‘Rowmania’ Case Study: Starting a Social Enterprise in the Danube Delta Region

The current case study considers a single social enterprise which generated an ecosystem of businesses in an underdeveloped rural area situated in the Romanian Danube Delta region. The authors started their journey of exploring social entrepreneurship in tourism in South-East Romania by discovering the venturesome organisation ‘Rowmania’ and its founders: Ivan Patzaichin and Doru Frolu. Data collection took place in June 2015 in the regions of Danube Delta and Bucharest (Romania) and consisted of six in-depths interviews and discussions with stakeholders involved in the ‘Rowmania’ association. There were three groups: the founders (three interviews: one with Ivan Patzaichin, one with Doru Frolu, and a joint interview with the both of them), enterprise owners (three interviews with a boat constructor and social entrepreneur, a local eco tour-operator and an accommodation provider), employees (discussions with ‘Rowmania’ representatives in Tulcea, the administrative centre of the region and the main starting point for the Danube Delta) and business partners (discussions with an accommodation owner). These six participants represent the key nodes in the social enterprise ecosystem under discussion.

The centre of the social enterprise eco-system is the social business itself: ‘Rowmania’. Like most small businesses this began with an entrepreneur with a vision. ‘Rowmania’ grew out of a single person’s desire to rebuild his native region by reviving local pride and trust between members of the community. Its founder, Ivan Patzaichin is a former international canoeing champion and audacious social entrepreneur. After winning seven Olympic medals at five Olympic Games and coaching the Romanian canoeing team, Ivan saw the fast decline and degradation of Danube Delta and decided to act. This constitutes the starting point of ‘Rowmania’. Ivan’s vision grew and developed alongside his development as a sportsman and entrepreneur. He envisioned the design and development of Danube Delta region by recreating and resurrecting memories from the past when the Delta was ‘the real amazing Delta’, the one where I used to wake up in the dawn surrounded by water. This early childhood memory from fishing with his grandfather at daybreak (a common practice in the region) is still vivid and there is a deep sadness when talking about the realities the region is facing nowadays such as the physical shrinking of the area, rapid degradation of the environment and architectural landscape, illegal poaching or even, fishing with electricity.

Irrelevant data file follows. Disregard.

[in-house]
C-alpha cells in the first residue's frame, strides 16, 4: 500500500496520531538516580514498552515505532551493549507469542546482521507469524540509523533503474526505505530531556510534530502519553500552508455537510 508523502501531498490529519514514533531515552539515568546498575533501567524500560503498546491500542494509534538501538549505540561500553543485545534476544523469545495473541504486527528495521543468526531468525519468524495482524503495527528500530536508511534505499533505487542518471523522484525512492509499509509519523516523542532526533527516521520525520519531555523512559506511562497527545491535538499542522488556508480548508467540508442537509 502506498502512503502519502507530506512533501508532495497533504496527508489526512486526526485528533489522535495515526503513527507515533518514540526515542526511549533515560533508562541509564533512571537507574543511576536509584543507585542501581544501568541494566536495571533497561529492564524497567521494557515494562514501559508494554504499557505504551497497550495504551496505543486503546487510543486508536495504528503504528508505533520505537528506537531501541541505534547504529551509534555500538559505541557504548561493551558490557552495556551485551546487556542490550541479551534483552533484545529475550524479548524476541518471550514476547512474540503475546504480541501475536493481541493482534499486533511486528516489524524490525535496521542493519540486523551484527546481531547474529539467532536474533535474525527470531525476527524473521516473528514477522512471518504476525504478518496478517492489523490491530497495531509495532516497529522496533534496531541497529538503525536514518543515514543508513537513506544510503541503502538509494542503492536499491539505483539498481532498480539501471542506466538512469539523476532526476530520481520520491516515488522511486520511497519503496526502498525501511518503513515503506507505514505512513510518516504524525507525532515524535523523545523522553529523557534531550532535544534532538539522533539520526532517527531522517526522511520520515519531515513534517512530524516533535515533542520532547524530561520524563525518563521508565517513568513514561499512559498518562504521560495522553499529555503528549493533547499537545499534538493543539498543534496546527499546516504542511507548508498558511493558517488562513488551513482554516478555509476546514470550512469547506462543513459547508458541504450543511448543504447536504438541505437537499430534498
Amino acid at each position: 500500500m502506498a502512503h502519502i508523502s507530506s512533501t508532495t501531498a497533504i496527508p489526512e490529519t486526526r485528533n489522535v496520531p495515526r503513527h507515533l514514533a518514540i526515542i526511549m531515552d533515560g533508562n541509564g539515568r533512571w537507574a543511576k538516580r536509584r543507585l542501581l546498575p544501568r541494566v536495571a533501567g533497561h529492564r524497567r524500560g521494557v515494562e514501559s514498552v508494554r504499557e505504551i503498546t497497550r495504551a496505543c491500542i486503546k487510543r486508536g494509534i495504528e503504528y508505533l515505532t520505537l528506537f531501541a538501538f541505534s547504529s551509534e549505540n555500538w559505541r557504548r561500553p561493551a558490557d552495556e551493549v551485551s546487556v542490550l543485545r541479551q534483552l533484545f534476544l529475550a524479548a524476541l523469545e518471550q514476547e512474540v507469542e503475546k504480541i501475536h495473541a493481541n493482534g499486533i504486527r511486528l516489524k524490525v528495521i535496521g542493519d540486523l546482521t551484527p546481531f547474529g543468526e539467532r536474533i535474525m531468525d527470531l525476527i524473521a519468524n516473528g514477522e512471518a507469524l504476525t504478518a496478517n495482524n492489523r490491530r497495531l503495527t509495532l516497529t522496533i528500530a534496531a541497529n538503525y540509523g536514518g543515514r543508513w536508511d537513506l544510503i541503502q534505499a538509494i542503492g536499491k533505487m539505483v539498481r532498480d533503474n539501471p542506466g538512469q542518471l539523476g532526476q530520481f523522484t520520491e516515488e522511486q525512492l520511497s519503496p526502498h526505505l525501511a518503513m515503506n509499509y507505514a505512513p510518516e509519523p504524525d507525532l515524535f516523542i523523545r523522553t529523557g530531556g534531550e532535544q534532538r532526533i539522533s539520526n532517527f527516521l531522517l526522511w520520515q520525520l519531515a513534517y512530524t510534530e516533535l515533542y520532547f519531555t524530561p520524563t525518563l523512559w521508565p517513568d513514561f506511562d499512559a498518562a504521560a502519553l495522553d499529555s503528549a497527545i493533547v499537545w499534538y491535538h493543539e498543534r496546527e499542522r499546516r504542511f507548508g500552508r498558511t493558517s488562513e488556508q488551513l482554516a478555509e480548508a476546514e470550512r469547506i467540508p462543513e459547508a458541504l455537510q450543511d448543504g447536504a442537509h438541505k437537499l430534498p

Strong communities are built around the idea of cooperating ecosystems that work towards a common goal. ‘Rowmania's' main purpose was to revive local people’s pride and dignity and gradually developing the region. See Fig. 1. This is a process that happened organically according to the president of the organisation, Teodor Frolu, who said that the foundation was laid on some basic principles:

The basic principles were that everything we build must be constructed around the idea of common sense and mutual respect. The relations should be developed together with the people who want to be helped and those who want to do something local, this local pride is very important, and it is important to channel it on something valuable.

For us, the human resource is of outmost importance. Design or landscape can be readjusted, but hard-working passionate people who are willing to collaborate on a new emerging idea..we try to generate a new type of community that appears out of a need and will generate profit, but what is most important—it will generate satisfaction. Satisfaction is the most important ingredient, the satisfaction of doing something good, something to be proud of.

Fishermen depicting a glimpse of the difference between the boats. 2015 Danube Delta Romania @Georgiana Els

Fig. 1 Fishermen depicting a glimpse of the difference between the boats. 2015 Danube Delta Romania @Georgiana Els

‘Rowmania’ is established as a social business venture focused on social and environmental issues of the Danube Delta region. See Fig. 2. By looking at the local landscape and needs, it was decided what is desired and what are the community resources, financial means and assess that should be incorporated in the starting phase in order to effectively develop the region. ‘Rowmania’ has two main aims: (1) promoting and preserving the Danube Delta region by undergoing several social projects and (2) acting as a facilitator for other social enterprises to start, develop and flourish. In the planning process, ‘Rowmania’ established the geographical area of focus (the triangle area with points in three of the Danube Delta villages: Crisan, Caraorman and Mila 23) as the entire Danube Delta region has a wide perimeter (approx. 4000 m2).

The pilot started with the village Mila 23 (less than 1000 inhabitants) which is Ivan’s native village and then continuing with the mapping and developing of social entrepreneurship initiatives from a small region to the larger triangle area. The working perimeter of Crisan—Caraorman—Mila 23 was established after several failures of trying to restore a wider area, but soon realising that changing mind-sets and building local trust is a far more complicated task than initially thought and planned. Horlings and Marsden (2011) suggest that the ‘place-based eco-economy’ is an economy that should be established on initiatives embedded locally and ventured by social entrepreneurs. Entrepreneurs who develop sustainable ecosystems of support, based on innovative local practices that would attract worldwide attention (Roy, McHugh, Huckfield, Kay, & Donaldson, 2014). A good example of

The triangle area defined by ‘Rowmania’ in the Danube Delta Region. Source

Fig. 2 The triangle area defined by ‘Rowmania’ in the Danube Delta Region. Source: Developed by the authors